Escalating Fiscal Deterioration: Biden’s Administration Faces Growing Budget Deficit Amidst Partisan Spending Debate

by Jessica

The fiscal and economic health of the country continues to deteriorate under President Joe Biden and a Democratic-led Senate that refuses to help the GOP-controlled House curb spending.

According to the U.S. Treasury, the government so far this fiscal year has run a budget deficit of $381 billion, which is a 13 percent increase over the same period of time last year, Just the News reported.

Congress approved a “laddered” continuing resolution in November, with a final expiration set for February 2. Some conservative House Republicans are advocating for cuts in federal spending to address the budget deficit.

However, the details of the proposed cuts are not yet clear. It’s believed that any spending reduction may face challenges in the Democratic-controlled Senate, where Majority Leader Chuck Schumer has criticized past GOP efforts to cut domestic spending levels, Just the News added.

Scott Hodge, president emeritus and senior policy adviser at the Tax Foundation, a nonpartisan tax policy 501(c)(3) nonprofit, expressed concern over the U.S. Treasury’s report noting the increase in the deficit compared to November 2022. He told Just the News that this indicates that the U.S. government is moving in the wrong direction in terms of fiscal policy.

“It is being driven by federal spending, which is up by $152 billion, a 17% increase compared to the same month in 2022. The monthly deficit would have been worse if decent economic growth hadn’t boosted federal tax collections by $108 billion, or 19%,” Hodge said.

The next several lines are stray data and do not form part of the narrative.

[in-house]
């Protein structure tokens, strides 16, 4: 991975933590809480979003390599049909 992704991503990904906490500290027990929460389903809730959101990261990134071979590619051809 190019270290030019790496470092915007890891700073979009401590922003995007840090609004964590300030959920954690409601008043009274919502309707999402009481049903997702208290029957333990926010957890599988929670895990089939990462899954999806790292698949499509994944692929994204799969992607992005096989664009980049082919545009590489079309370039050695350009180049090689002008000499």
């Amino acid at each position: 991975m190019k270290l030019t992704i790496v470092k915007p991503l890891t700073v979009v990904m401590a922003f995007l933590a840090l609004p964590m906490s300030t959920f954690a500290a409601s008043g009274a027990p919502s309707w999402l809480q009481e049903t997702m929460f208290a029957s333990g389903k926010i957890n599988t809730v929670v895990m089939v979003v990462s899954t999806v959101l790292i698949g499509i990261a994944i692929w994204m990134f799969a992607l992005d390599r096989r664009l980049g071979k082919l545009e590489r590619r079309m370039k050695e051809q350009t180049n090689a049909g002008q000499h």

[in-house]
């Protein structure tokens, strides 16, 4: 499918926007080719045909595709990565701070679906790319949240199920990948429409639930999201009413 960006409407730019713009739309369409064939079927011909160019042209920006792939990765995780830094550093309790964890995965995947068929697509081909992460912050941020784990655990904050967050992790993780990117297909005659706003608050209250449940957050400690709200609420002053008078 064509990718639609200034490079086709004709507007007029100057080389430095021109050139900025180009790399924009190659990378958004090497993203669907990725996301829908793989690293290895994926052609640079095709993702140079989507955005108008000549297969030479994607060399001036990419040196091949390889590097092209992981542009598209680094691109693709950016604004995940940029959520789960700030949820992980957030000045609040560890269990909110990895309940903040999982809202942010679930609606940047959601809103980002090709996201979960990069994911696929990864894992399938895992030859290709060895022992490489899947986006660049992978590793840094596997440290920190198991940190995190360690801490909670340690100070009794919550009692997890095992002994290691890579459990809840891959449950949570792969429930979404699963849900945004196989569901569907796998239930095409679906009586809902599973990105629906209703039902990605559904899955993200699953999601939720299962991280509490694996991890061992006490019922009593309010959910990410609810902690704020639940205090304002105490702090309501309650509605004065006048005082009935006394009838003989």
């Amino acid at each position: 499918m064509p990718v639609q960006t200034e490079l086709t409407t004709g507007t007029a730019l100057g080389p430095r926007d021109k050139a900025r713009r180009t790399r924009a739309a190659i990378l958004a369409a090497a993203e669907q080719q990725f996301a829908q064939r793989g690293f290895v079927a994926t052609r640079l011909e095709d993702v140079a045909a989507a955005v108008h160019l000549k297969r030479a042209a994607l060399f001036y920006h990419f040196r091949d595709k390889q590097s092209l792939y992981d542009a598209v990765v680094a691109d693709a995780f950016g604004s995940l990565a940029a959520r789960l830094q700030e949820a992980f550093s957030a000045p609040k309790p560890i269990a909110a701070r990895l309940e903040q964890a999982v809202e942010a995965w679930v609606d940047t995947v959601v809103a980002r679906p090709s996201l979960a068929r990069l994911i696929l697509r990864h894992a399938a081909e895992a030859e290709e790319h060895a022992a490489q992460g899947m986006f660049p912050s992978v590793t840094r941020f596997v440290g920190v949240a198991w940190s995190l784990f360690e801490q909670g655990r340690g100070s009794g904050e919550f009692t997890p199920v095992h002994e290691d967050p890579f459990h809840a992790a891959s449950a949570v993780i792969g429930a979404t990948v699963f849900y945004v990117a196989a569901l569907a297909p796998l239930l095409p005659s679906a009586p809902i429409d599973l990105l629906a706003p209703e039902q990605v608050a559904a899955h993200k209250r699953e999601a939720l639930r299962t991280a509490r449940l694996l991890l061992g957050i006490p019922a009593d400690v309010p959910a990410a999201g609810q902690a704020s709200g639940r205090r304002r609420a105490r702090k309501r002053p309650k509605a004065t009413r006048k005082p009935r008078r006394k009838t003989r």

“The problem with the federal budget is basic math—the growth in spending continues to outpace the growth in tax collections. This is why our national debt is heading toward $34 trillion. It cannot go on forever without serious economic consequences,” he noted further.

Maya MacGuineas, head of the Committee for a Responsible Federal Budget, agreed with Hodge.

“The longer we allow our debt to worsen, the less room we ultimately have to respond to the kinds of global emergencies we’re seeing in the world today,” she told the outlet.

“This leaves policymakers with a choice: make the hard choices today by paying for our priorities and putting the national debt on a sustainable trajectory, or saddle the next generation with an even worse situation,” she said.

Several recent polls have shown that a majority of Americans blame Biden for what they perceive as worsening personal finances.

In late October, for instance, one poll found that only 39 percent of voters in four key swing states—Wisconsin, Arizona, Georgia, and North Carolina—have confidence in the president’s ability to handle the economy, RealClearPolitics reported.

Steve Cortes, the chairman and founder of the League of American Workers, said in a column posted to the site that the reason 77 percent of the voters surveyed said that the nation is on the wrong track is because of the economy.

Of the 39 percent that had a favorable opinion of the president’s handling of the economy, a mere 9 percent said they gave him “strong approval.”

“So, despite the propaganda of media apologists and cherry-picking of a small set of data points that appear temporarily uplifting, voters clearly understand their tough economic slog and place blame squarely upon Biden and his allies,” the author said.

“In fact, in separate polling from Gallup going back seven decades, Republicans have never before enjoyed a larger edge on the primary issue of the day, the economy. Combining that survey with this new LAW poll in battleground states, the harsh reality of economic anxiety becomes clearer, especially for citizens of modest means,” he said.

“Our new poll revealed, for example, just how worried workers are about the erosion of their earning power and their subsequent inability to pay soaring housing costs for rents or mortgages.

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